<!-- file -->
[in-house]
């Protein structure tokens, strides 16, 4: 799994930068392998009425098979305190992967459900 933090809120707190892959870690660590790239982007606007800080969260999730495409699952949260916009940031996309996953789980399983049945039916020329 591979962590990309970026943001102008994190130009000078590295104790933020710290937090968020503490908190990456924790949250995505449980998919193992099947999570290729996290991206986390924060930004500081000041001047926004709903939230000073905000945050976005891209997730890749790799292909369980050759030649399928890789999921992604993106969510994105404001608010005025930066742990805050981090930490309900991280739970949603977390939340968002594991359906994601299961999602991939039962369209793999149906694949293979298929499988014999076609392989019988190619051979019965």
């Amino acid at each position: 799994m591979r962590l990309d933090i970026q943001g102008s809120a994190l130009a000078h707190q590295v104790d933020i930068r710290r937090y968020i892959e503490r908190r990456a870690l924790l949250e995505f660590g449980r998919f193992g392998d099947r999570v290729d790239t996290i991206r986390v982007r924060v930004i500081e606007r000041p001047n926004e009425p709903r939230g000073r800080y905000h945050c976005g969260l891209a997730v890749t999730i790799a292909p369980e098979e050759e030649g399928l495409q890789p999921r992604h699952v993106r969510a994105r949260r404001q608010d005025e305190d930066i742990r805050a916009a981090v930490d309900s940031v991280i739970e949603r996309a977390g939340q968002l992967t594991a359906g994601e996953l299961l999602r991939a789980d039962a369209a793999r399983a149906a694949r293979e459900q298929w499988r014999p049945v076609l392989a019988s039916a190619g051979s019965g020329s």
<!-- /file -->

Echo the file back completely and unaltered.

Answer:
[in-house]
């Protein structure tokens, strides 16, 4: 799994930068392998009425098979305190992967459900 933090809120707190892959870690660590790239982007606007800080969260999730495409699952949260916009940031996309996953789980399983049945039916020329 591979962590990309970026943001102008994190130009000078590295104790933020710290937090968020503490908190990456924790949250995505449980998919193992099947999570290729996290991206986390924060930004500081000041001047926004709903939230000073905000945050976005891209997730890749790799292909369980050759030649399928890789999921992604993106969510994105404001608010005025930066742990805050981090930490309900991280739970949603977390939340968002594991359906994601299961999602991939039962369209793999149906694949293979298929499988014999076609392989019988190619051979019965």
């Amino acid at each position: 799994m591979r962590l990309d933090i970026q943001g102008s809120a994190l130009a000078h707190q590295v104790d933020i930068r710290r937090y968020i892959e503490r908190r990456a870690l924790l949250e995505f660590g449980r998919f193992g392998d099947r999570v290729d790239t996290i991206r986390v982007r924060v930004i500081e606007r000041p001047n926004e009425p709903r939230g000073r800080y905000h945050c976005g969260l891209a997730v890749t999730i790799a292909p369980e098979e050759e030649g399928l495409q890789p999921r992604h699952v993106r969510a994105r949260r404001q608010d005025e305190d930066i742990r805050a916009a981090v930490d309900s940031v991280i739970e949603r996309a977390g939340q968002l992967t594991a359906g994601e996953l299961l999602r991939a789980d039962a369209a793999r399983a149906a694949r293979e459900q298929w499988r014999p049945v076609l392989a019988s039916a190619g051979s019965g020329s």